by Max Brantley
PETA is derided by many for its single-minded devotion to better treatment of animal and for some of its publicity stunts. But it's uncovered some shocking animal abuse in commercial production facilities in the past and now it is promising more.
At noon Friday at the Peabody Hotel, Ingrid Newkirk, the national leader of the group, has scheduled a news conference to discuss allegations -- based on undercover video -- of mistreatment of animals at a Butterball turkey processing plant in Ozark. PETA has asked the local prosecutor to file criminal charges. News release on the jump.
PETA NEWS RELEASE
With a news conference to be held on Friday, PETA is calling for criminal cruelty-to-animals charges to be filed against employees and the owner of turkey giant Butterball after a PETA undercover investigation at the company’s Ozark, Ark., slaughterhouse revealed shocking abuses of birds. PETA has furnished Franklin County prosecutor David Gibbons with shocking affidavits and video footage documenting that Butterball workers were seen punching, stomping on, sexually assaulting, and otherwise tormenting turkeys. PETA cofounder and president Ingrid E. Newkirk will show undercover video footage from the investigation and explain the complaint:
The following are just a few of the abuses detailed in PETA’s complaint:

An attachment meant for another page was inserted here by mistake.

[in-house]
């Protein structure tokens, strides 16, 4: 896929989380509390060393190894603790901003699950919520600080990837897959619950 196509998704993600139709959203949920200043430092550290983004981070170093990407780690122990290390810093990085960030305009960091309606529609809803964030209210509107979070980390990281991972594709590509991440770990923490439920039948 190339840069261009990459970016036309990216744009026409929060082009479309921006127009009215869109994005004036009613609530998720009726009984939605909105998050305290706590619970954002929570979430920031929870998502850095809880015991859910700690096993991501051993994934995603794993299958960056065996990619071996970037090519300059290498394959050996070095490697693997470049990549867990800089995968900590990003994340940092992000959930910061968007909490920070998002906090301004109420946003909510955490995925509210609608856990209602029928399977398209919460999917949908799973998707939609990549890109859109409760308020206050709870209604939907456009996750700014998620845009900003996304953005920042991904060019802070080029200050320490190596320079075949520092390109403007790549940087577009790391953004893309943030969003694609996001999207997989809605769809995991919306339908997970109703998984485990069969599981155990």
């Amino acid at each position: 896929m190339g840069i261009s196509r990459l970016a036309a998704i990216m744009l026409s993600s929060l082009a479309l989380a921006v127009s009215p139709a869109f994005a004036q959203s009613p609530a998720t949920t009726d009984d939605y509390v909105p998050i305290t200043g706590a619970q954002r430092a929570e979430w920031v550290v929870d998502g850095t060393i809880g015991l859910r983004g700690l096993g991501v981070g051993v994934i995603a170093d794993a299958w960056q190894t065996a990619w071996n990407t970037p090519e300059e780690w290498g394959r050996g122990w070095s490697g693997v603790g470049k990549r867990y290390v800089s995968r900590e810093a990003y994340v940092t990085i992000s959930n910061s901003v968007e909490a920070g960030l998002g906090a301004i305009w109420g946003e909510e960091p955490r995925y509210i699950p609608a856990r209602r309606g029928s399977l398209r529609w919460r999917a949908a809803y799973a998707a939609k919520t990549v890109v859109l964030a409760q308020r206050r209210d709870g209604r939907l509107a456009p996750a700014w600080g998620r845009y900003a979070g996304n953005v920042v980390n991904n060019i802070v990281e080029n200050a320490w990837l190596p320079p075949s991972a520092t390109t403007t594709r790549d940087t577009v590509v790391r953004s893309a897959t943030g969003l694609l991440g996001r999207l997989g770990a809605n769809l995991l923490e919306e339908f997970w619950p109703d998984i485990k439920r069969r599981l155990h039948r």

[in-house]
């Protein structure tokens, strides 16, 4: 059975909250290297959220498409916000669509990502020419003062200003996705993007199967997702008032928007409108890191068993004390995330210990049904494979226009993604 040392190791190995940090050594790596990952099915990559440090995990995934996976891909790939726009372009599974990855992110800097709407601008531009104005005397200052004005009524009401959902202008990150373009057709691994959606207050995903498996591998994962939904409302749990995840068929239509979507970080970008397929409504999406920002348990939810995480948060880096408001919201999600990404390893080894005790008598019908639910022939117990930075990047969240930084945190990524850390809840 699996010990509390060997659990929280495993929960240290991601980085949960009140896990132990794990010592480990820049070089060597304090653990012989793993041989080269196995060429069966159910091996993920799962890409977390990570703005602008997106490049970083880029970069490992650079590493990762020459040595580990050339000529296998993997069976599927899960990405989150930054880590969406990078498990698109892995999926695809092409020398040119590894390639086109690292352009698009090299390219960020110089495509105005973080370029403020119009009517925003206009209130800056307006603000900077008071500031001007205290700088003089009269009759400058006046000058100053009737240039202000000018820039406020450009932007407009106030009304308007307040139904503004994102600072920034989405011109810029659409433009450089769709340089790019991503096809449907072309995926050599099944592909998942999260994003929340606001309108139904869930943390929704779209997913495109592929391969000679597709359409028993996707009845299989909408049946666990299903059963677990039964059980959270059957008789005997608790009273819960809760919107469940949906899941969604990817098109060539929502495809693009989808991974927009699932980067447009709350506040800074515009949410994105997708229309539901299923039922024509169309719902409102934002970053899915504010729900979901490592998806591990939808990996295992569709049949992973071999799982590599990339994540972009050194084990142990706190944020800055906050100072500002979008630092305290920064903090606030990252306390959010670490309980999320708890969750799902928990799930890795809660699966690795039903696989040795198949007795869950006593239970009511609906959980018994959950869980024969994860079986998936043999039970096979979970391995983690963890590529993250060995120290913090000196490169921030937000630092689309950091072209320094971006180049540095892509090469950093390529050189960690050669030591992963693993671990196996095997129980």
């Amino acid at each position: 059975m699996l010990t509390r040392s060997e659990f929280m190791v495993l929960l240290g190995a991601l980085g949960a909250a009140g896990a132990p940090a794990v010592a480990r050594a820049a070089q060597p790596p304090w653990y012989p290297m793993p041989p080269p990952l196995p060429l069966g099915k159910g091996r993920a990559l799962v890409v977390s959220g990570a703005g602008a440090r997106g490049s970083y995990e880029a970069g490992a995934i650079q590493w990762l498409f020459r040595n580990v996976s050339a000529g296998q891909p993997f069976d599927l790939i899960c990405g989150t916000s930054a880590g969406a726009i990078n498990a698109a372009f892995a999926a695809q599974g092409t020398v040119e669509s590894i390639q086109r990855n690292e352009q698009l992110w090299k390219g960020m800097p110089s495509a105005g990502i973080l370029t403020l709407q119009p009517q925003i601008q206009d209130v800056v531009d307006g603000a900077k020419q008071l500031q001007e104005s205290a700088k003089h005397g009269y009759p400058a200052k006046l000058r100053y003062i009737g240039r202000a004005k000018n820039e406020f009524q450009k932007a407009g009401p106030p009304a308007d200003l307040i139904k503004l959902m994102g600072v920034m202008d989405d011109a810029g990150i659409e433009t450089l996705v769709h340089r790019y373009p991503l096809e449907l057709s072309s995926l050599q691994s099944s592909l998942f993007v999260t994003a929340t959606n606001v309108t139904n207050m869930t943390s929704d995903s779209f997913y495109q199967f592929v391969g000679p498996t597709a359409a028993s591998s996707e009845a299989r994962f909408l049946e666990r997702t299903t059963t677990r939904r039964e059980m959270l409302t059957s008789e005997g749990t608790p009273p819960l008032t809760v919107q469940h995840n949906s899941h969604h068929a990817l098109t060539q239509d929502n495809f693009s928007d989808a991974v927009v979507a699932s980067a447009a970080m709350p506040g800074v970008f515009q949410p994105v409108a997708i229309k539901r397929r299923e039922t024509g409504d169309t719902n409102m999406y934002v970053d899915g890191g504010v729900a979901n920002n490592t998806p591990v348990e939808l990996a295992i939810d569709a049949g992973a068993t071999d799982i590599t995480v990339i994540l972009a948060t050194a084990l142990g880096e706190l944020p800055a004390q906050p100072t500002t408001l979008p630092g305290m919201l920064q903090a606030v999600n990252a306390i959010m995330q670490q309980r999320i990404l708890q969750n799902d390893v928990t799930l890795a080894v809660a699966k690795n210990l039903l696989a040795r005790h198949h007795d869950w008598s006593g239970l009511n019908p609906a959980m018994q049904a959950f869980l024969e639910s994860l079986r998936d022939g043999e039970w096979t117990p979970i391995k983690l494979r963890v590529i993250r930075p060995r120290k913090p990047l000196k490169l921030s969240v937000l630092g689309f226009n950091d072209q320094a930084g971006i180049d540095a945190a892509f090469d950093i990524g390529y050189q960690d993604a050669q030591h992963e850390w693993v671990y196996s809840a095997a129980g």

Workers slammed live birds against shackles, metal trailers, and handrails with such force that one turkey’s spine popped out.
Workers routinely kicked live birds and often used them as punching bags.
One employee was seen stomping on a bird’s head until her skull exploded.
Another employee assaulted a hanging turkey by inserting his finger into her cloaca (vagina).
After viewing PETA’s video footage, U.S. Department of Agriculture and American Meat Institute slaughterhouse consultant Dr. Temple Grandin said, “This plant has both severe animal welfare problems and a lack of management that needs correcting.”
“Every time we pull back the curtain on slaughterhouses and animal factories, we reveal atrocities that would make most people lose their lunch,” says Newkirk. “The horrendous abuses documented at this Butterball plant clearly violate Arkansas law, and we’re asking that these people—and this company—be held accountable.”
For more information, please visit PETA’s new website ButterballCruelty.com. Broadcast-quality video footage taken at the slaughterhouse will be available at the news conference and is available upon request.